Refrigeration is responsible for 6% of your home’s energy use. Being a single appliance responsible for all this energy use, the fridge is an ideal place for some Energy Saving Ideas.
Much like Lighting, Refrigerators and Freezers produce heat, which works against you when you try to cool your home. Once again you get double savings for reducing your refrigerator’s energy consumption.
Here’s how to save energy on refrigeration and reduce electric bill:
Make sure your refrigerator is set to the correct temperature. 45÷F (7÷C) are enough for the fridge, while 0÷F (-18÷C) are sufficient for the freezer.
A damaged seal lets the cool air out, making your refrigerator work harder to keep itself cool.
When your refrigerator works harder it uses more electricity. It also produces more heat, meaning that you need more A/C, and the compressor’s life is shortened.
Have a look at the sealing gasket. If it is worn, torn or doesn’t look flush – replace it. Even small gaps can affect performance dramatically.
Check the air passages, vents and coils for dust which clogs them, and vacuum if necessary.
Clean vents will make your refrigerator and freezer use less electricity, and will also make them last longer.
Do this once, preferably twice a year.
so that the hot air it generates can circulate well.
A well circulated refrigerator will consume less energy.
Let it cool down to room temperature on the counter top instead prior to putting it in the refrigerator/freezer (unless the recipe tells you to do it).
instead of defrosting them in the microwave on under running water. When defrosting food in the refrigerator you get to save electricity.
First, you save by avoiding the microwave use. Second, the frozen food helps to cool the refrigerator as it thaws, lowering its electricity demand.
A side benefit is slow defrost, which is better for the food.
Make sure your refrigerator and freezer are not standing under direct sunlight.
Put them in a cold spot, as far as possible from any heat source such as radiators, ovens or any other heat producing device.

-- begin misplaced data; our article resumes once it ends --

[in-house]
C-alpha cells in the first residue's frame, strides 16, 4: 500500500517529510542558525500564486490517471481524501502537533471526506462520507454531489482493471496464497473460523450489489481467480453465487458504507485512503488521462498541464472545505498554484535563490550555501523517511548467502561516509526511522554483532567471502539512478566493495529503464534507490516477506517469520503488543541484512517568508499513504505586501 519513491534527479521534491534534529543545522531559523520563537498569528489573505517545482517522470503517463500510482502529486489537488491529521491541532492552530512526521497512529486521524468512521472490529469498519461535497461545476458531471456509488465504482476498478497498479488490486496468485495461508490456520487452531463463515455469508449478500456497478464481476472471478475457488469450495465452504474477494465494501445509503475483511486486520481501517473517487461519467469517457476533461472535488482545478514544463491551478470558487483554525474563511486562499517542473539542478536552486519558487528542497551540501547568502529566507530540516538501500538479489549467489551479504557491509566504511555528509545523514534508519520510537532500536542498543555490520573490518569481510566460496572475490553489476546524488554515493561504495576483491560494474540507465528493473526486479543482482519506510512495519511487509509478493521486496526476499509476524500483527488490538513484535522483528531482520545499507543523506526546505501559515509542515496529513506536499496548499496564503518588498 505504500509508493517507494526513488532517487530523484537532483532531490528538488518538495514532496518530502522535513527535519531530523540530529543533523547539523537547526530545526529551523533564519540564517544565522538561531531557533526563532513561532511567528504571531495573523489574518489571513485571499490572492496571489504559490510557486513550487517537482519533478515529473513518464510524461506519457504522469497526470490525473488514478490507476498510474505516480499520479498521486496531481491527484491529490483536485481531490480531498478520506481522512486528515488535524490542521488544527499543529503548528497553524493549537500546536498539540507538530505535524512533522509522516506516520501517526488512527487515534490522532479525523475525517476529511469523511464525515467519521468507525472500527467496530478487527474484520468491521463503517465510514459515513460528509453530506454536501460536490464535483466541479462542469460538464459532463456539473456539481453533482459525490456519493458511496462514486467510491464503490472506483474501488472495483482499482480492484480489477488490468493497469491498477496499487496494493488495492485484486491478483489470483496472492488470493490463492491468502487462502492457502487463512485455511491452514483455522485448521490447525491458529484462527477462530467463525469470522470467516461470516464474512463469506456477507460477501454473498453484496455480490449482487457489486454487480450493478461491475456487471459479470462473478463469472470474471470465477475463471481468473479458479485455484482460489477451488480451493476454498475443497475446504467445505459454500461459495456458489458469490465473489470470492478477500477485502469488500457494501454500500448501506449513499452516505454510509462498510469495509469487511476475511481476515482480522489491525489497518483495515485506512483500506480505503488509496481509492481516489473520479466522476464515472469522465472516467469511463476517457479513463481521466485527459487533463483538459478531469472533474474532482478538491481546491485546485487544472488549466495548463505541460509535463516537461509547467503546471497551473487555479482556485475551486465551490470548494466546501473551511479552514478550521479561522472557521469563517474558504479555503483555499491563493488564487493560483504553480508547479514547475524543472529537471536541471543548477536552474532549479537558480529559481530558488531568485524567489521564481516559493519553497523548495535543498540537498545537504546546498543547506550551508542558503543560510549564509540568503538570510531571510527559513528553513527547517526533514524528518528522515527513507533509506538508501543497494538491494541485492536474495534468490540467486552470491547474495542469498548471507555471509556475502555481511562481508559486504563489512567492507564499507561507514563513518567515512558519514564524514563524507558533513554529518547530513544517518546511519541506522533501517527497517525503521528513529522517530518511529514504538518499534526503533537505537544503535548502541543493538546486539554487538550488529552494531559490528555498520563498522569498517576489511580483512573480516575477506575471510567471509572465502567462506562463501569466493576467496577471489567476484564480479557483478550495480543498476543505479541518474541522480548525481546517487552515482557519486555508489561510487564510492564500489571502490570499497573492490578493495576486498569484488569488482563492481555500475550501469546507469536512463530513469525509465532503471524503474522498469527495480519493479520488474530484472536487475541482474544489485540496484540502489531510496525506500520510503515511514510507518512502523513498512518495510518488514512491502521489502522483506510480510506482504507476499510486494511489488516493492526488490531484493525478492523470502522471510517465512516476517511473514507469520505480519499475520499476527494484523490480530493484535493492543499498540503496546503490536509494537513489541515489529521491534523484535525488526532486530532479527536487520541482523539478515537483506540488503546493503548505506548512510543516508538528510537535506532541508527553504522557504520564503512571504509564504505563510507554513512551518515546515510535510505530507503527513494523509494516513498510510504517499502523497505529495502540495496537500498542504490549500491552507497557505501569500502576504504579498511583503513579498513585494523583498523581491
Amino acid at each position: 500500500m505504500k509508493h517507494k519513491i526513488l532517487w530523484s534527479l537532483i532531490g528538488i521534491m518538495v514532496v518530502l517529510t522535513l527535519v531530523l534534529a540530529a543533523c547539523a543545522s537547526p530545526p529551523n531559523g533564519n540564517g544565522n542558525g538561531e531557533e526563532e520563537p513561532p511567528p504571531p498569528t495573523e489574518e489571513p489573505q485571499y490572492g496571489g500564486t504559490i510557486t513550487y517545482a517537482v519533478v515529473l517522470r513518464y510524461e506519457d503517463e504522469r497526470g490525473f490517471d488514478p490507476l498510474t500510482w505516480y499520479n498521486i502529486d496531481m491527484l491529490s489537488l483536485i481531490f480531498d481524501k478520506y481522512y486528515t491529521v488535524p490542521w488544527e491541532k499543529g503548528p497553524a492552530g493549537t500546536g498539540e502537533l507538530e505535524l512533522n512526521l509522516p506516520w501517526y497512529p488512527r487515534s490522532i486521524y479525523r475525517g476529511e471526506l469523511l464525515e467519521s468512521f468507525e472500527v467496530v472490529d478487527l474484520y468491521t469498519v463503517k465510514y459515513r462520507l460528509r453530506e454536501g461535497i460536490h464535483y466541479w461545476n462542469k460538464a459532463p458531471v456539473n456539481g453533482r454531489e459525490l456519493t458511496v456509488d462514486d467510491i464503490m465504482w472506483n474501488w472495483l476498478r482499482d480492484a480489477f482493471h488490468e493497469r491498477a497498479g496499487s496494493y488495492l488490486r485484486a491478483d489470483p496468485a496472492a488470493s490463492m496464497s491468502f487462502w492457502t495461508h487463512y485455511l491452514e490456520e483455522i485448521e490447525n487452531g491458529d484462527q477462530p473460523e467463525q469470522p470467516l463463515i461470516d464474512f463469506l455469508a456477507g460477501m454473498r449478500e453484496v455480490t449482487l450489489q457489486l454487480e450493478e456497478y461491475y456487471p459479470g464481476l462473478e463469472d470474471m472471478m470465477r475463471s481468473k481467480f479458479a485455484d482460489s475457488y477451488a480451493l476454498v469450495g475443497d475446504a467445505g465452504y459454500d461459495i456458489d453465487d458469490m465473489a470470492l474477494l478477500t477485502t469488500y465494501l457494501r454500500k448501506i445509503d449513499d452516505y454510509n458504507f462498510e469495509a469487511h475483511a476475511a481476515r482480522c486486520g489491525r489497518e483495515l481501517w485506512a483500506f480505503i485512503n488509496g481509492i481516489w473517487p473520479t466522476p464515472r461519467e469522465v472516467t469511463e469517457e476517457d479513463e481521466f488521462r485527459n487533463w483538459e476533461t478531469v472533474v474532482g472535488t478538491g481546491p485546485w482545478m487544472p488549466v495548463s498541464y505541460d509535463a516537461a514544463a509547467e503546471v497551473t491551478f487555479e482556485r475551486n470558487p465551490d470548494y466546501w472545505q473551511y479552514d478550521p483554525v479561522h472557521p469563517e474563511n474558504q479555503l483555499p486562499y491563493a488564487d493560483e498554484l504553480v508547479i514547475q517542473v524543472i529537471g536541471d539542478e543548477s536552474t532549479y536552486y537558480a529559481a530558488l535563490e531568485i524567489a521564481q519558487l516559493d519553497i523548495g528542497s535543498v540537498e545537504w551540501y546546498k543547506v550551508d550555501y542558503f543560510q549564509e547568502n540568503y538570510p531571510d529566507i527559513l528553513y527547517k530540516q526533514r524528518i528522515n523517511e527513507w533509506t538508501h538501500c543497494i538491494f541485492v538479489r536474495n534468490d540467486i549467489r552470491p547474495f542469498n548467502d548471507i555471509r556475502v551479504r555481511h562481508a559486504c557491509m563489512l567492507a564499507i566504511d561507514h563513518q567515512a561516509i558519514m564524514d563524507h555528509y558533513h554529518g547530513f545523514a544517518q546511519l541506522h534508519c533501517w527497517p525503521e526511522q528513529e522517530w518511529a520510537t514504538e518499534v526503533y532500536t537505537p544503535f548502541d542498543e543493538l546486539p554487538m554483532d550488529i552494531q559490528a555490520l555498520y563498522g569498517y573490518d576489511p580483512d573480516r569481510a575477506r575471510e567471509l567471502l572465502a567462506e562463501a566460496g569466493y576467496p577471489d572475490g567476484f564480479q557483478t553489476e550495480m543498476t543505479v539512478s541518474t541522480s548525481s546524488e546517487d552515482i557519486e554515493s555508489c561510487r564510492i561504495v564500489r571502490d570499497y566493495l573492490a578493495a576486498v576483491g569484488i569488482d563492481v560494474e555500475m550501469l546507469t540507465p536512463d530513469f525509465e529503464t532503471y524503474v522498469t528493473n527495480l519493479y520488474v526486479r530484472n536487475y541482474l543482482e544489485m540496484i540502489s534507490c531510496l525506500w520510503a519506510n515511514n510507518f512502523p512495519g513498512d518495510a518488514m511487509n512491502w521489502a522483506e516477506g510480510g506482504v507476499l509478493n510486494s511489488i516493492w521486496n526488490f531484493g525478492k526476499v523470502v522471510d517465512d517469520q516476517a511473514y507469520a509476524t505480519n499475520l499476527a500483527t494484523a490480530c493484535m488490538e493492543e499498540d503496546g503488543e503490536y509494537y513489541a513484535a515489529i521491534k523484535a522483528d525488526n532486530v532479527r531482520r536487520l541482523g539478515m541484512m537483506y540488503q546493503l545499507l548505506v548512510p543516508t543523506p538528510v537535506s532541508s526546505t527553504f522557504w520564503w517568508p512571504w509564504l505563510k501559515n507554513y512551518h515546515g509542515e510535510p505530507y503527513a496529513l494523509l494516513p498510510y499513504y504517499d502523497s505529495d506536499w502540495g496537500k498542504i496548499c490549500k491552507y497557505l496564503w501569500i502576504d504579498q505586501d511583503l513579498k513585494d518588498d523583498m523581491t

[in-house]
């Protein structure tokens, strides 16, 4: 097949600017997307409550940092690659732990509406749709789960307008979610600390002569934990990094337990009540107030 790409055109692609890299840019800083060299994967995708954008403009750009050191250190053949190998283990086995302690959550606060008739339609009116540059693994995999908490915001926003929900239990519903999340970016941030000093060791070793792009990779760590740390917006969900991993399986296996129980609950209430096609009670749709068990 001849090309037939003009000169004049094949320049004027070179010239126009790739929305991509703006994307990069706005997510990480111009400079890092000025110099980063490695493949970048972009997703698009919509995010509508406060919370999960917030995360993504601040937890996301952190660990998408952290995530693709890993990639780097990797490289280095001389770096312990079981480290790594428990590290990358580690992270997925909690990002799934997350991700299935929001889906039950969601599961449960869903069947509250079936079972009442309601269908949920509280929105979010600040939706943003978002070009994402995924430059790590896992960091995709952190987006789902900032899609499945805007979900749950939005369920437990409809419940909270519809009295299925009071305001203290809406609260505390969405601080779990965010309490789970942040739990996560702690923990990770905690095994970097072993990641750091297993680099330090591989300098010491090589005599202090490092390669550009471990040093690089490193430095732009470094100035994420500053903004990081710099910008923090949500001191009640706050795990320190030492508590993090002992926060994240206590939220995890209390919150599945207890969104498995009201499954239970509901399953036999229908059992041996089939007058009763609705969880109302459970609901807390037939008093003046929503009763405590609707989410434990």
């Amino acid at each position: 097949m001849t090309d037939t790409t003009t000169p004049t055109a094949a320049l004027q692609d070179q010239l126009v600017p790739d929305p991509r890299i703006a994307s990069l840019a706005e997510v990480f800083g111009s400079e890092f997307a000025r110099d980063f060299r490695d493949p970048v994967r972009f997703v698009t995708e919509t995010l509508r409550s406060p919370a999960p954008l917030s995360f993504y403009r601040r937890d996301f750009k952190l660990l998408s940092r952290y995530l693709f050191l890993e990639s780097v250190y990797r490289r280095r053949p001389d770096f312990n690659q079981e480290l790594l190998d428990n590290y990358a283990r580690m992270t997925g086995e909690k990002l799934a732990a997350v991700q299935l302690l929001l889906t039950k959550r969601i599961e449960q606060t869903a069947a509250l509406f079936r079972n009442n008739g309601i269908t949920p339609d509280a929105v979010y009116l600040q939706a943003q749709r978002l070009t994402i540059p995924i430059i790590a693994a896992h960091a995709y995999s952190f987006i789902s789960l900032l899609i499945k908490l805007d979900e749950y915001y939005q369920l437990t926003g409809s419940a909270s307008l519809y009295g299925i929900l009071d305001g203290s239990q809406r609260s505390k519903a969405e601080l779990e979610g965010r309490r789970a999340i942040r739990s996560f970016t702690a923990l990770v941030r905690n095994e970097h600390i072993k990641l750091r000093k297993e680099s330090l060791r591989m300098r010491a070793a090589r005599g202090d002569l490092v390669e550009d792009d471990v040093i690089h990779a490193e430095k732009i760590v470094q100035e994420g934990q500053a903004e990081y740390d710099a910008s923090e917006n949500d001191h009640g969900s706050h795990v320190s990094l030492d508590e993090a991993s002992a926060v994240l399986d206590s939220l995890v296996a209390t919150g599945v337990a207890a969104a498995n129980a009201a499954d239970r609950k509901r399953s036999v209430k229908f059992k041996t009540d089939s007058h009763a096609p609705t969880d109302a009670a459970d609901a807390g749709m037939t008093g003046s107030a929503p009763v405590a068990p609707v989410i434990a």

If you can manage to put them against an outside wall – even better. Outside walls are cooler then inner walls, and the heat generated by the refrigerator or freezer can escape outside more easily.
Don’t just stand in front of the refrigerator or freezer, staring at it while trying to make up your mind.
Every time your refrigerator or freezer doors are open, you loose a lot of energy.
Try to decide what you want before opening the doors.
One of my favorite energy saving ideas:
Develop a habit of labeling clearly the items in your freezer, so that you can retrieve the food you are looking for quickly as possible, loosing less energy.
Unless you have a no frost refrigerator or freezer, you need to defrost it on a regular basis, or when it gets too much iced up (more than 1/4″ or 6 mm thick).
An Iced up freezer makes the cooling unit work harder and use more electricity, wasting more energy than needed.
Keep your freezer full. An empty freezer will loose a lot of cold air every time you open it, and new hot and moist air will replace it, resulting in more ice buildup and more energy lose.
And here is the most original of all the energy saving ideas I’ve come across: If you don’t have enough food to fill the freezer, put empty container boxes inside to do the job.
If your fridge is from the 70s, replacing it with an ENERGY STAR qualified model can save you over $200 each year on your utility bills.
Replacing a fridge from the 80s will save you more than $100 each year! Use the ENERGY STAR Savings Calculator to find out exactly how much money you can save by replacing your existing refrigerator.
Continue investigating more ways to Save On Utility Bills with these energy saving tips on Electronics and Computers.